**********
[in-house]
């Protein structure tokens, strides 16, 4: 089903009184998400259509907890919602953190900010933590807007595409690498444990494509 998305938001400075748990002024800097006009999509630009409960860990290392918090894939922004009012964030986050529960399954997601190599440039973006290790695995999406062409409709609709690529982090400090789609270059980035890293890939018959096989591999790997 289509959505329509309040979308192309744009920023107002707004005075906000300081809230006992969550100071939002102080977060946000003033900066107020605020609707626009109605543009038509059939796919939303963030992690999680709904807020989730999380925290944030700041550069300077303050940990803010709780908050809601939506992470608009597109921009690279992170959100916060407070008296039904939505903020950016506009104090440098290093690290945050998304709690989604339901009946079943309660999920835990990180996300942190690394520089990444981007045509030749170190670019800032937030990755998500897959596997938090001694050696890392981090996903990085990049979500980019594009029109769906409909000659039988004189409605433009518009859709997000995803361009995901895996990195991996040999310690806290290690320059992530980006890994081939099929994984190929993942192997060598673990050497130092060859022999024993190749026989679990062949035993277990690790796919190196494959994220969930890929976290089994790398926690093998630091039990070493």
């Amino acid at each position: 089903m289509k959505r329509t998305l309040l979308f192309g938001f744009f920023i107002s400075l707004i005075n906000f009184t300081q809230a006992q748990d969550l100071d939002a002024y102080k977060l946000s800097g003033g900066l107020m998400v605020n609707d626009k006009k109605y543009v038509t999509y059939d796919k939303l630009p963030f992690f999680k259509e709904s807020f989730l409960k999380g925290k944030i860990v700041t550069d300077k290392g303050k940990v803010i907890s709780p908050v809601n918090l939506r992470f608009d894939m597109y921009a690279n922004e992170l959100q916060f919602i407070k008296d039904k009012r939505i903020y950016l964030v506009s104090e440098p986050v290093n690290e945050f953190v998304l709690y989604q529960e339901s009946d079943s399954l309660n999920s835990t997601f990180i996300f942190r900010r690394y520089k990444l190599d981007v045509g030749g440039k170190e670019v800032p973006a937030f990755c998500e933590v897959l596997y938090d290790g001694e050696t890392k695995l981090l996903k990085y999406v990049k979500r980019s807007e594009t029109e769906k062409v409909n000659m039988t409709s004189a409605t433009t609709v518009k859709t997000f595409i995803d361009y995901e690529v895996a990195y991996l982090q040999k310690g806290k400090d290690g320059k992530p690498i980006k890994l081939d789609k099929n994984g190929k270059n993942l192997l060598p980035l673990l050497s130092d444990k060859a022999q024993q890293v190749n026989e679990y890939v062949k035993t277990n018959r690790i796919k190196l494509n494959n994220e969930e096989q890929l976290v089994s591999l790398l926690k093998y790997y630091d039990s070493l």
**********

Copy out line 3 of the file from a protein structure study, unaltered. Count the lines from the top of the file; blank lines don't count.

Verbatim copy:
């Amino acid at each position: 089903m289509k959505r329509t998305l309040l979308f192309g938001f744009f920023i107002s400075l707004i005075n906000f009184t300081q809230a006992q748990d969550l100071d939002a002024y102080k977060l946000s800097g003033g900066l107020m998400v605020n609707d626009k006009k109605y543009v038509t999509y059939d796919k939303l630009p963030f992690f999680k259509e709904s807020f989730l409960k999380g925290k944030i860990v700041t550069d300077k290392g303050k940990v803010i907890s709780p908050v809601n918090l939506r992470f608009d894939m597109y921009a690279n922004e992170l959100q916060f919602i407070k008296d039904k009012r939505i903020y950016l964030v506009s104090e440098p986050v290093n690290e945050f953190v998304l709690y989604q529960e339901s009946d079943s399954l309660n999920s835990t997601f990180i996300f942190r900010r690394y520089k990444l190599d981007v045509g030749g440039k170190e670019v800032p973006a937030f990755c998500e933590v897959l596997y938090d290790g001694e050696t890392k695995l981090l996903k990085y999406v990049k979500r980019s807007e594009t029109e769906k062409v409909n000659m039988t409709s004189a409605t433009t609709v518009k859709t997000f595409i995803d361009y995901e690529v895996a990195y991996l982090q040999k310690g806290k400090d290690g320059k992530p690498i980006k890994l081939d789609k099929n994984g190929k270059n993942l192997l060598p980035l673990l050497s130092d444990k060859a022999q024993q890293v190749n026989e679990y890939v062949k035993t277990n018959r690790i796919k190196l494509n494959n994220e969930e096989q890929l976290v089994s591999l790398l926690k093998y790997y630091d039990s070493l």